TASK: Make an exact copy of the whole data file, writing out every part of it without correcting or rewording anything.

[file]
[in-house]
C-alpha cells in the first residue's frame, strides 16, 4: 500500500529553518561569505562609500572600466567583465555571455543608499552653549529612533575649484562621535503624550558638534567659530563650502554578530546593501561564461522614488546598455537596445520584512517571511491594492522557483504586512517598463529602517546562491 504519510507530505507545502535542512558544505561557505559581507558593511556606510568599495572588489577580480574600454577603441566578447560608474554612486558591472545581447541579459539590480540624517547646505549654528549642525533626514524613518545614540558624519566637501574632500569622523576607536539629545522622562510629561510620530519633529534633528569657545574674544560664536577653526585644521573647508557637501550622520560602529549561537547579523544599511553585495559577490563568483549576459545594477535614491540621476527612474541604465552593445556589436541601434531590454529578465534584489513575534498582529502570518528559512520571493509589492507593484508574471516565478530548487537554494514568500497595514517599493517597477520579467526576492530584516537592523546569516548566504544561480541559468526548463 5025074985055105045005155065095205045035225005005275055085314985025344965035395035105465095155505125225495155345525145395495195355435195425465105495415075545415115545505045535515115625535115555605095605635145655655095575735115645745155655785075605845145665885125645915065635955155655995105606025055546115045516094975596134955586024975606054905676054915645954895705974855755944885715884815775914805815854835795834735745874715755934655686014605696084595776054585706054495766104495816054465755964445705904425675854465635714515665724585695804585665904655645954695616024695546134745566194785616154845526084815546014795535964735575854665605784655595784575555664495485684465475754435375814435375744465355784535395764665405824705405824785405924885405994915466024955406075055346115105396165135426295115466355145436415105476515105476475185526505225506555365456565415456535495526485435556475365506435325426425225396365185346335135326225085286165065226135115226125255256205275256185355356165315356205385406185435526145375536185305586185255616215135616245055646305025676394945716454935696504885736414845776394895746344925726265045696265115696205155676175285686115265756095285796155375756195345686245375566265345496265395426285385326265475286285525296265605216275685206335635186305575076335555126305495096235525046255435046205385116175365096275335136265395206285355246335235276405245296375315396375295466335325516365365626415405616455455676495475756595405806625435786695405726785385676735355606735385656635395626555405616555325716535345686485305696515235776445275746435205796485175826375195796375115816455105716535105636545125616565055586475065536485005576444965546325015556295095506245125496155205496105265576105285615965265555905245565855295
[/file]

[in-house]
C-alpha cells in the first residue's frame, strides 16, 4: 500500500529553518561569505562609500572600466567583465555571455543608499552653549529612533575649484562621535503624550558638534567659530563650502554578530546593501561564461522614488546598455537596445520584512517571511491594492522557483504586512517598463529602517546562491 504519510507530505507545502535542512558544505561557505559581507558593511556606510568599495572588489577580480574600454577603441566578447560608474554612486558591472545581447541579459539590480540624517547646505549654528549642525533626514524613518545614540558624519566637501574632500569622523576607536539629545522622562510629561510620530519633529534633528569657545574674544560664536577653526585644521573647508557637501550622520560602529549561537547579523544599511553585495559577490563568483549576459545594477535614491540621476527612474541604465552593445556589436541601434531590454529578465534584489513575534498582529502570518528559512520571493509589492507593484508574471516565478530548487537554494514568500497595514517599493517597477520579467526576492530584516537592523546569516548566504544561480541559468526548463 5025074985055105045005155065095205045035225005005275055085314985025344965035395035105465095155505125225495155345525145395495195355435195425465105495415075545415115545505045535515115625535115555605095605635145655655095575735115645745155655785075605845145665885125645915065635955155655995105606025055546115045516094975596134955586024975606054905676054915645954895705974855755944885715884815775914805815854835795834735745874715755934655686014605696084595776054585706054495766104495816054465755964445705904425675854465635714515665724585695804585665904655645954695616024695546134745566194785616154845526084815546014795535964735575854665605784655595784575555664495485684465475754435375814435375744465355784535395764665405824705405824785405924885405994915466024955406075055346115105396165135426295115466355145436415105476515105476475185526505225506555365456565415456535495526485435556475365506435325426425225396365185346335135326225085286165065226135115226125255256205275256185355356165315356205385406185435526145375536185305586185255616215135616245055646305025676394945716454935696504885736414845776394895746344925726265045696265115696205155676175285686115265756095285796155375756195345686245375566265345496265395426285385326265475286285525296265605216275685206335635186305575076335555126305495096235525046255435046205385116175365096275335136265395206285355246335235276405245296375315396375295466335325516365365626415405616455455676495475756595405806625435786695405726785385676735355606735385656635395626555405616555325716535345686485305696515235776445275746435205796485175826375195796375115816455105716535105636545125616565055586475065536485005576444965546325015556295095506245125496155205496105265576105285615965265555905245565855295